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Facebook police

Israeli programmer Ran Bar-Zik who was summoned to testify in the libel suit of blogger Dori Ben-Israel against Facebook, told Calcalist that shortly before the day of his testimony, he received a tempting offer from the US technology giant. Bar-Zik says he refused because, “I couldn’t look myself in the mirror if I worked for Facebook.”

Ben-Israel, owner of the website Mizballah (Heb: garbage dump), claims “this is a criminal offense aimed at disrupting legal proceedings.”


The libel suit against Facebook was filed in response to the social network’s decision to block Ben-Israel’s site’s access, calling it spam. The blogger, who publishes news and industry gossip about Israeli advertising, says the call was defamatory. He is suing the company for $30,000 and wants the court to order Facebook to stop blocking his site.

Bar-Zik was expected to testify on Wednesday as an expert witness for the plaintiff in Tel Aviv District Court.

But Ben-Israel’s lawyer, Jonathan Klinger, told Calcalist that Facebook announced that it stipulated the expert’s points and would not cross-examine, most likely “because we said we had learned that after Ran submitted his expert opinion on our behalf, he received a job offer from Facebook.”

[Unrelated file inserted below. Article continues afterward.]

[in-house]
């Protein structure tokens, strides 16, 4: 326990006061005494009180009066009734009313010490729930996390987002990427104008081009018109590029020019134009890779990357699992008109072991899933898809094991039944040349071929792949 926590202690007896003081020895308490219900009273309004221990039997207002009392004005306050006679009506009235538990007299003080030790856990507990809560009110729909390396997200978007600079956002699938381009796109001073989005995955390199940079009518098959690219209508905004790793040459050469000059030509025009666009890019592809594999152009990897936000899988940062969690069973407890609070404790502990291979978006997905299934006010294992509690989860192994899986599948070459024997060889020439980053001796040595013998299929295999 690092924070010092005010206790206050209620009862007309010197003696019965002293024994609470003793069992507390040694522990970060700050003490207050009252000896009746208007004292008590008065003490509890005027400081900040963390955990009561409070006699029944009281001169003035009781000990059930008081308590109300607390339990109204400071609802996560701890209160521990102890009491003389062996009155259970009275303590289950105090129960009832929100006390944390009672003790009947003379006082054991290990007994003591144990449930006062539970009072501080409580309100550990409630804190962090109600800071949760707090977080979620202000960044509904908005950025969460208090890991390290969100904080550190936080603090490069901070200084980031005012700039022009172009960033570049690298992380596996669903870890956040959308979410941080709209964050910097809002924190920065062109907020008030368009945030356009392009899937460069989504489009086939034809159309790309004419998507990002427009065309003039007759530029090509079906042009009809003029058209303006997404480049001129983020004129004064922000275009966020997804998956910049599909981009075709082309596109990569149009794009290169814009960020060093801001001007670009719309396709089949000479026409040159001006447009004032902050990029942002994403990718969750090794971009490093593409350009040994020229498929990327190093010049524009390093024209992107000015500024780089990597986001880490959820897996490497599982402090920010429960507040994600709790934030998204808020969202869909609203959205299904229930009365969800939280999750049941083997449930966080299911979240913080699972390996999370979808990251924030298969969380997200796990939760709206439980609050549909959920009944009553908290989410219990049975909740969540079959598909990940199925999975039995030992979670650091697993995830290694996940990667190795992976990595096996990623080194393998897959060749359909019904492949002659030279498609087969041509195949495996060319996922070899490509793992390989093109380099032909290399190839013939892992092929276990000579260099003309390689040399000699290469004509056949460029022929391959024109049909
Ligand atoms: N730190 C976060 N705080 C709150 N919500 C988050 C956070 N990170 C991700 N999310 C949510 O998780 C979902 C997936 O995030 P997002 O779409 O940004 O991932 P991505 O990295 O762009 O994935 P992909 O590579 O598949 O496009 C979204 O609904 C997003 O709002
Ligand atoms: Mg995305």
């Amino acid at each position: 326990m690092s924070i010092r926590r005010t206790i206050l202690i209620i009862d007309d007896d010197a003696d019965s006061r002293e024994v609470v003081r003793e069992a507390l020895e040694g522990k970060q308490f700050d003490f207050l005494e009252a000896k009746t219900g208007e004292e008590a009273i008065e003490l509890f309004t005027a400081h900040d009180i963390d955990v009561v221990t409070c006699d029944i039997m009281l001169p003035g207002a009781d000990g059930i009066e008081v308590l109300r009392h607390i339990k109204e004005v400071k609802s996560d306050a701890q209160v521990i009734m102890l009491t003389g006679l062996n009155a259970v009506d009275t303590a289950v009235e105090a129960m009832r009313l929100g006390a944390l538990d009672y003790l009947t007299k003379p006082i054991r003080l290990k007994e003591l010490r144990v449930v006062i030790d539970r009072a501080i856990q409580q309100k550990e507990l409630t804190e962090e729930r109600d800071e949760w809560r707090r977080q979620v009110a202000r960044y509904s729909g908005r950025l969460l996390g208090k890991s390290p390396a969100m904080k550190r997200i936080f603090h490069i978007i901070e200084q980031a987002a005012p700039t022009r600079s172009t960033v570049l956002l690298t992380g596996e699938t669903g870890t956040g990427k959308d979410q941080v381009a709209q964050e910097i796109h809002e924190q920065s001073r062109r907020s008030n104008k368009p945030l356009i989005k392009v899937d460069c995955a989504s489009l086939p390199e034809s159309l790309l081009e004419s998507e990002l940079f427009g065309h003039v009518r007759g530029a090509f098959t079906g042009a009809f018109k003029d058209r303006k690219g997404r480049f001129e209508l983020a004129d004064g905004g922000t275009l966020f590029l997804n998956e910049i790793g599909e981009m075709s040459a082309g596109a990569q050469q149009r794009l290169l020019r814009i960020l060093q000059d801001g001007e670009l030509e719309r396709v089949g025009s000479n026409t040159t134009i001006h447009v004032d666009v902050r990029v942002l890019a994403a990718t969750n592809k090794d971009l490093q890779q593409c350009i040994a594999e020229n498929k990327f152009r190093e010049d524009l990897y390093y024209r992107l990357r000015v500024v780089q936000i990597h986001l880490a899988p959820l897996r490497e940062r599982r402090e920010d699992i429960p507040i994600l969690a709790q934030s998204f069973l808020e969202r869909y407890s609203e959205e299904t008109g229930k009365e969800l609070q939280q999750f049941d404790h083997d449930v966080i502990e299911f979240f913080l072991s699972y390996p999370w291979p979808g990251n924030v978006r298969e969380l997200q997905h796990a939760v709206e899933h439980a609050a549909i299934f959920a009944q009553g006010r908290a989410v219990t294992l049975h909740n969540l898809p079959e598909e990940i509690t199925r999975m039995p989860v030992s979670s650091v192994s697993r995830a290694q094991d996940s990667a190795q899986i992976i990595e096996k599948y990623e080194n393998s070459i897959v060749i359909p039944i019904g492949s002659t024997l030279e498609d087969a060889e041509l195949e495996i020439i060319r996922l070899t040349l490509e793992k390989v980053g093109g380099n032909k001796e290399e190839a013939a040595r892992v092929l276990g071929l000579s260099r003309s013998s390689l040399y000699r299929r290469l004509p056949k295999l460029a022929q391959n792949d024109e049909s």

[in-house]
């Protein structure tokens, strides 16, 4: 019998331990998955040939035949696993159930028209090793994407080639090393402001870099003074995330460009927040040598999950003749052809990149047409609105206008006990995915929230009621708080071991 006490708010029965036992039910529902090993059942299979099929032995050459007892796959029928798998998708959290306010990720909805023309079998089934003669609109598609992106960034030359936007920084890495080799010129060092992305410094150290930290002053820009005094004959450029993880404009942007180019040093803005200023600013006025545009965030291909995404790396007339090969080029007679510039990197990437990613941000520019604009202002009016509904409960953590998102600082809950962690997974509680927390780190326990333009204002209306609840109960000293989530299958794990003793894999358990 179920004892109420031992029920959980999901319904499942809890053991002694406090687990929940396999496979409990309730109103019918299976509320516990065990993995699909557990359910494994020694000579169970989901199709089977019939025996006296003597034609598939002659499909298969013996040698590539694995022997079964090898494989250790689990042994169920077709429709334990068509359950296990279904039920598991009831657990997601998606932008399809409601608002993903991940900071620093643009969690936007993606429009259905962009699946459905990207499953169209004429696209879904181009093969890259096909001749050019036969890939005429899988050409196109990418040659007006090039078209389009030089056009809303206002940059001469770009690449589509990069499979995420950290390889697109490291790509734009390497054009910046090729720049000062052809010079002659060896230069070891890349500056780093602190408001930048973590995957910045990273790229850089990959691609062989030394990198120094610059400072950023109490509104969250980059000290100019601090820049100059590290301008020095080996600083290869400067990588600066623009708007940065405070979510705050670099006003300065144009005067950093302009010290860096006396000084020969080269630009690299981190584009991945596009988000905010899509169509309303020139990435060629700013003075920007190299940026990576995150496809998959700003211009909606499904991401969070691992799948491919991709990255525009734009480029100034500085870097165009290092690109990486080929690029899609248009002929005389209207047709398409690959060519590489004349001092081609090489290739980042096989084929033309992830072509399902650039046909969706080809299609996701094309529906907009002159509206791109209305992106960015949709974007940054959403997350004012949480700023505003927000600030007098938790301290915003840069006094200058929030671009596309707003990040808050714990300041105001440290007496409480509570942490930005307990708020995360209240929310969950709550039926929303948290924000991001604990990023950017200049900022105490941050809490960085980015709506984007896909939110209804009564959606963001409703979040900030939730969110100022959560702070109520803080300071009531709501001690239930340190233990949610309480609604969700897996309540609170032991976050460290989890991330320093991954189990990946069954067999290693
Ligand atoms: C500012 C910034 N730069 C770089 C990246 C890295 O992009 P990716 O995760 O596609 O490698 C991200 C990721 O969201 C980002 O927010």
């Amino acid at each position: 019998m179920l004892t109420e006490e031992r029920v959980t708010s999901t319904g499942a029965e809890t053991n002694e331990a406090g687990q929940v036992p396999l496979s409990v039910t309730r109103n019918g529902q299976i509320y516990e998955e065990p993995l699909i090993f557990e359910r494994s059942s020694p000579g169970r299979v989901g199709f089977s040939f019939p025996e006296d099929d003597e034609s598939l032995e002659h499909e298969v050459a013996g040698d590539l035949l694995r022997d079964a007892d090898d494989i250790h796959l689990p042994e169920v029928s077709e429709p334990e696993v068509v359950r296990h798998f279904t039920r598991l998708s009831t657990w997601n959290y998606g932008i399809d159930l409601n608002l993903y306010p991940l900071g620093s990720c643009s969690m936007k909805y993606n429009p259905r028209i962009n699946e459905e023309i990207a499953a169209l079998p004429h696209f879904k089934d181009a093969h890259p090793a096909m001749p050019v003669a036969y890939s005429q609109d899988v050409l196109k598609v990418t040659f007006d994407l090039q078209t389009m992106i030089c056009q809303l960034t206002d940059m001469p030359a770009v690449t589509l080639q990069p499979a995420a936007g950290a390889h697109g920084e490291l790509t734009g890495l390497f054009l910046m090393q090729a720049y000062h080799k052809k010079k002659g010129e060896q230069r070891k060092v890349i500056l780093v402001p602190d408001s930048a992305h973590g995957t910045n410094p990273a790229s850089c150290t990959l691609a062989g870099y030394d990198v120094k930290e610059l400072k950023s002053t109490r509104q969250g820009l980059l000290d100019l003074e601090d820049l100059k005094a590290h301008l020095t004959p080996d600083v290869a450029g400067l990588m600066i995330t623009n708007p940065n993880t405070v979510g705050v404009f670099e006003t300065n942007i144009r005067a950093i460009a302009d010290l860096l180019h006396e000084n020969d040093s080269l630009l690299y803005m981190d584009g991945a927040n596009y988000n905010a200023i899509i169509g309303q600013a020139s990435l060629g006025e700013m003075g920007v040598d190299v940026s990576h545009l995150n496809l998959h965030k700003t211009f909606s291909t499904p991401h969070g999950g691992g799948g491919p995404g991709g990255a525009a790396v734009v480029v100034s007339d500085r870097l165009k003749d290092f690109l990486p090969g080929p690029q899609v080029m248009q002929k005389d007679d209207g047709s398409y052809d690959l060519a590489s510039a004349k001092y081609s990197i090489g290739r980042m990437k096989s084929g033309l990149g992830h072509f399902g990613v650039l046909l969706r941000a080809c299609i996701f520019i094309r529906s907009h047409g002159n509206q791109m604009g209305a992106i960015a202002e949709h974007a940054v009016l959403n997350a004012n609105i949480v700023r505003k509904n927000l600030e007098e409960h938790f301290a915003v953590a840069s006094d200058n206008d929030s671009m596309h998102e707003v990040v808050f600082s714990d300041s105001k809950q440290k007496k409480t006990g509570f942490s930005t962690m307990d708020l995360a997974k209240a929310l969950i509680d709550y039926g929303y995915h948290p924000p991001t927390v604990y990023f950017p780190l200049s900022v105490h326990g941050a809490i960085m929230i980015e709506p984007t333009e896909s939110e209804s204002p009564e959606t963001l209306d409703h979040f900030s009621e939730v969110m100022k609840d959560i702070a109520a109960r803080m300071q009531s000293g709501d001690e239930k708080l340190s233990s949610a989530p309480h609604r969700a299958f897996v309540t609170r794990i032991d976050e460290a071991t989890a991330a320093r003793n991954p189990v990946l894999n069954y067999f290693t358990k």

Klinger stressed, however, that he was not aware of a correlation between the two actions, he only said, “I know there was A, and there was B, and there was a proximity of the dates.”

Bar-Zik told Calcalist that he criticized in an online post a “completely inane technical point” in the Facebook defense arguments. “I made fun of it and wrote a post that completely destroyed it,” and the plaintiff asked him to be his expert witness, which he volunteered to do without pay.

Last June 7, Bar-Zik’s affidavit was submitted to the court. Less than two weeks later, on June 18, Bar-Zik received a job offer from Facebook, to his personal email, which he said was focused on his specific skills.

Ben-Israel told Calcalist he thought the Facebook hiring attempt was an obstruction of justice and that the court should treat it as a criminal offense.